When it comes to feminism, Muslim women and prostitutes have a lot in common. They stand on either extreme of the feminine ideal and are subsequently punished for it by a society which thinks it knows what's best for them.
It first struck me when Harriet Harman, then the equalities minister, brought forward proposals on sex workers. As I customarily do when this issue comes up, I phoned my contact at the International Union of Sex Workers. The union is run by sex workers and it's a good port of call if you want to find out what the impact of a policy will be on the actual women on the street.
It's more than Harman did. The union was not invited to consultation on the proposals. Neither was any other sex worker or their representatives. Harman, a professed feminist, evidently did not consider them worthy of conversation. It's unthinkable for any other segment of society for a law to be passed without some consultation with the people involved. In the end, Harman's proposals, which further criminalised the profession, forced prostitutes into ever more dangerous situations to ply their trade.
Today, France banned the wearing of the veil in public, with fines and compulsory citizenship courses for those Muslim women who rebel. The move has caused very little controversy in France, where president Nicolas Sarkozy is rowing frantically rightwards as opinion polls show the fascist National Front in the lead in the upcoming elections. France is generally much more comfortable with government interference than Britain or the US. For a country so close, its political culture is radically different. Just last year there was a mass deportation of gypsies.
Most Brits are entirely uninterested in French politics, but this move merits comment, because it is the first time a European country has done it. The wave of Islamophobia sweeping Europe, from Switzerland to Holland, pays careful attention to what is going on around it. As one of the most influential countries in Europe, the French policy will likely trigger calls for a similar move elsewhere, not least in the UK, where parties like Ukip jump on news stories like this to push the political discourse in a more authoritarian direction.
In both cases, women are being told what's good for them, usually by other women - be it Harman in Britain or Muslim feminist Sihem Habshi in France, who has worked closely with Sarkozy to ban the veil. Typically, they justify themselves by saying that they are trying to protect women from being forced into wearing the veil or becoming a prostitute by others. These moves are necessary to protect women, they tell us.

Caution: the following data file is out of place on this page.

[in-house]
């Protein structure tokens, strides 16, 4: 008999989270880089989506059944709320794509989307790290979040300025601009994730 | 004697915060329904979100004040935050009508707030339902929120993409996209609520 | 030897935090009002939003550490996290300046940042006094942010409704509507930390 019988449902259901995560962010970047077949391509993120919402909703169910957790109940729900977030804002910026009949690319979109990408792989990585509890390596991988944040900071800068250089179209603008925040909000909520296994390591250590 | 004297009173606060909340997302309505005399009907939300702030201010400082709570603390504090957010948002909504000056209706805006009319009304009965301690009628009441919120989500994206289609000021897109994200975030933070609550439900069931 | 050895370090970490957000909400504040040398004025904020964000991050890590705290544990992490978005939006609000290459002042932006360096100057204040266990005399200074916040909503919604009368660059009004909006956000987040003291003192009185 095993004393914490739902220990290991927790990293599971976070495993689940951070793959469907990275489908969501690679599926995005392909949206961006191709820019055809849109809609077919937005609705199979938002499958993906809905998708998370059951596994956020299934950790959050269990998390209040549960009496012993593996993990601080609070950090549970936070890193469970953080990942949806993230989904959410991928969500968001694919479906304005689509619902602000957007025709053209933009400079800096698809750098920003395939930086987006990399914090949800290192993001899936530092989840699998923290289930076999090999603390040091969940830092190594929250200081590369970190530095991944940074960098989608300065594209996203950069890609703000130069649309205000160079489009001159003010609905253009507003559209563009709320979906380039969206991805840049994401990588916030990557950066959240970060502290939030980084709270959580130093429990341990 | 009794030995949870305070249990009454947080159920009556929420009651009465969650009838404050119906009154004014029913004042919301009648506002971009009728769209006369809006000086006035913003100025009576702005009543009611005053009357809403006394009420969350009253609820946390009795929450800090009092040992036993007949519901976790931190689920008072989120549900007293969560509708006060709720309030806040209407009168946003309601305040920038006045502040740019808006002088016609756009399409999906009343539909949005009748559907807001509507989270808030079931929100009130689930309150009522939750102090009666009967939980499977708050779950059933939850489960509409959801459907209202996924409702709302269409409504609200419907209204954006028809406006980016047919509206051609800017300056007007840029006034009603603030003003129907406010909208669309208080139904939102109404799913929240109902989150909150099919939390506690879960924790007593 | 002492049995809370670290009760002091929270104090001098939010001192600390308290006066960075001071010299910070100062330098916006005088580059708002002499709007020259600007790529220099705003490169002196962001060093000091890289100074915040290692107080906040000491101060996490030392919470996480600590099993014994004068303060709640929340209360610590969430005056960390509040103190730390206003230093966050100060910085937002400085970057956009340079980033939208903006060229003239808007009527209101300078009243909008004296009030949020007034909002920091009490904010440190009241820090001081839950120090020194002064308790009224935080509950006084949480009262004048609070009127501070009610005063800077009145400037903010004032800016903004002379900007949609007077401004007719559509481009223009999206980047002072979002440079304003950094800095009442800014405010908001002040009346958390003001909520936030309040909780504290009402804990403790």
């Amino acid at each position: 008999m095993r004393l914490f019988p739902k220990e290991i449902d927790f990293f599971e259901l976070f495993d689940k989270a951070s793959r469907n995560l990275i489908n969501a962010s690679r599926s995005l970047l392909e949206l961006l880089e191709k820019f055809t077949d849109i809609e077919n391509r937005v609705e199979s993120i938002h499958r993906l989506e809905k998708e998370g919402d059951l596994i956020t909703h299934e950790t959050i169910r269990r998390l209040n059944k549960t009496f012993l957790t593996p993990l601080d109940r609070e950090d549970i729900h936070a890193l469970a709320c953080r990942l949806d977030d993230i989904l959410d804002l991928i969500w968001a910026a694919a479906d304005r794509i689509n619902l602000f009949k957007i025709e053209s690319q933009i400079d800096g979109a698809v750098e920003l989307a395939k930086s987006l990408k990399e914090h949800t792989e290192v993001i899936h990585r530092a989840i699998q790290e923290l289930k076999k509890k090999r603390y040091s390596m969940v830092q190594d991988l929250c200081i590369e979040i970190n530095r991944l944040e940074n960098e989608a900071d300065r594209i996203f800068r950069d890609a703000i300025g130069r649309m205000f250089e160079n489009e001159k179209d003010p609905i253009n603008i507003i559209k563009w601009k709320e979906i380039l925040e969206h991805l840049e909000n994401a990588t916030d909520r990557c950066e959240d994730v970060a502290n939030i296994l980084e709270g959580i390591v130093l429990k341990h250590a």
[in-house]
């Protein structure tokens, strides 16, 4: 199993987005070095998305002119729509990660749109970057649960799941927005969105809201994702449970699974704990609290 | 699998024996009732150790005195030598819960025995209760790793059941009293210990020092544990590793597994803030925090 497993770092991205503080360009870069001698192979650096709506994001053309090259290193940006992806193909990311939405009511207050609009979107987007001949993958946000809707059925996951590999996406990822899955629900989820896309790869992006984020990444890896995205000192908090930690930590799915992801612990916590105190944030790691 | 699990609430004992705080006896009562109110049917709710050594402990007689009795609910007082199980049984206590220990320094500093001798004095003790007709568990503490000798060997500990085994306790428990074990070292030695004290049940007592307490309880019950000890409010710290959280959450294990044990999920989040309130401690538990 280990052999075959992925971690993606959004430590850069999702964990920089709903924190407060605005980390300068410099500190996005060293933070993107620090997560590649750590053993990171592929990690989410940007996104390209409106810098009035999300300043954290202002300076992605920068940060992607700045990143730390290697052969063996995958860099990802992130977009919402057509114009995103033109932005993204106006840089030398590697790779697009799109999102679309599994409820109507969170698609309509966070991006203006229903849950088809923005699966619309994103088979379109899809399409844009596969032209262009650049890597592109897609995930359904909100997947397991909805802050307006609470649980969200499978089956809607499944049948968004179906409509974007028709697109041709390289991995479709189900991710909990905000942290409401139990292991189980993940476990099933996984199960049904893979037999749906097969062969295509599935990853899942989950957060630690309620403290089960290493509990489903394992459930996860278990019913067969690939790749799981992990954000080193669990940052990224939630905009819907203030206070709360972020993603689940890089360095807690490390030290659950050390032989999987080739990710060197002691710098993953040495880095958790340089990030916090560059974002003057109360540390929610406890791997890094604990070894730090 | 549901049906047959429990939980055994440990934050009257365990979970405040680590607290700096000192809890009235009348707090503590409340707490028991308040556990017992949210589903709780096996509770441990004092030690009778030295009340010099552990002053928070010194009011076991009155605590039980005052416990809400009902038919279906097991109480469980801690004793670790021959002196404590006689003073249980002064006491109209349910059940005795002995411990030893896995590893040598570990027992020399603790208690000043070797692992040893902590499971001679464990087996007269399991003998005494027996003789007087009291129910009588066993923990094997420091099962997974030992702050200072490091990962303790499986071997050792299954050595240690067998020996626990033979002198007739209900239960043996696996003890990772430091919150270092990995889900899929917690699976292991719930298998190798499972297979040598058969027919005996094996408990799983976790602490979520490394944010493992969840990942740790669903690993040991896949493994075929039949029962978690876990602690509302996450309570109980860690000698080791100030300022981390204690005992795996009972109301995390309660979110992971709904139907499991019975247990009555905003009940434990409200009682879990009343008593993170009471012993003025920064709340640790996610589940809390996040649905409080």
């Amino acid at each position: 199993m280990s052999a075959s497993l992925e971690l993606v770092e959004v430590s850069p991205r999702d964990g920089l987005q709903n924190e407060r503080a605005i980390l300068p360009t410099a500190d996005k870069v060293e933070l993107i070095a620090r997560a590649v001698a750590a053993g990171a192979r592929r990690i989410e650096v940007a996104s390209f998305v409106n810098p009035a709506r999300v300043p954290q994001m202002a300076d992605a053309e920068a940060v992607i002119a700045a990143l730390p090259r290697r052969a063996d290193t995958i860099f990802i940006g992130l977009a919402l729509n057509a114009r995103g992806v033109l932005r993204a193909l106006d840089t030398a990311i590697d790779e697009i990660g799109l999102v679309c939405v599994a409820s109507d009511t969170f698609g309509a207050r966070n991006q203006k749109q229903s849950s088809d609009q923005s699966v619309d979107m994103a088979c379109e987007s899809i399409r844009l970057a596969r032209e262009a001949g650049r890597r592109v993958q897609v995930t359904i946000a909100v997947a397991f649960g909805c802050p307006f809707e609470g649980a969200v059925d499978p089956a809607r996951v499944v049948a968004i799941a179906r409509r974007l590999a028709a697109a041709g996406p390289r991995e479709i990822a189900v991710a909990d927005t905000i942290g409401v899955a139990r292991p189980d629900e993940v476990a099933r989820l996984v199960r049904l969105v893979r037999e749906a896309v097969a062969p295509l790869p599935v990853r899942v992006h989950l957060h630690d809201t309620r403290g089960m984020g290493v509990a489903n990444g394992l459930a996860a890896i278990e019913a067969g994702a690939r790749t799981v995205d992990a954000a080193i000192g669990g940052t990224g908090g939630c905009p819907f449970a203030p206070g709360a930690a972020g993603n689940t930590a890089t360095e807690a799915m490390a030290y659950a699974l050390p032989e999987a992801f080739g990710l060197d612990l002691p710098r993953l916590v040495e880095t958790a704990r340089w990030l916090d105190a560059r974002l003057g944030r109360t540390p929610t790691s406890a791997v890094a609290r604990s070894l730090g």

This is not a difficult argument to disprove and I will do it thus: we already have laws against that. In the case of France, it was passed together with the ban, making the argument refutable on an instant basis - a rather enjoyable luxury. As of today, it is a criminal offence to force women to cover their face in France, punishable by up to two years in jail. In the case of prostitution, there are plenty of laws against forcing a woman into sex work. Pimping itself, which falls short of coercion, is illegal in the UK. It's even illegal for a man to sleep with a 'forced' prostitute, regardless of whether he knows that she is being controlled or not.
It is right to stop women being forced to wear the veil or to become a prostitute. It is a moral and logical position to adopt. No-one is free to take away someone else's freedom. But the very existence of these laws proves that the approach to prostitution and the veil is not to protect women from others, but to protect them from themselves. Otherwise, they would be superfluous.
In both cases these women are contradicting the ideals of feminism. They are either denying their individuality and sexuality or they are making material gain from it. The response of many feminists, and the state, has been to categorise them as second-class citizens. They have been denied their autonomy. Their decision has been branded invalid because it does not fit the discourse.
There can be no respect for women where we don't respect their autonomy. I don't approve of the veil and I have plenty of hate mail from Muslims after my previous piece on the subject to prove it. Neither do I particularly approve of prostitution. But I do respect women's right to have control over their body and their dress.
The attack on prostitution and the ban on the veil both originate from the same place: a feminist ideal which attempts to superimpose an idealised and political femininity on all women. You can just imagine how some of them feel. The men in their family force them to wear the veil. Sarkozy forces them not to. Somewhere underneath all that politics their voice is completely lost. It has become irrelevant. What could be more disrespectful to women than that?Source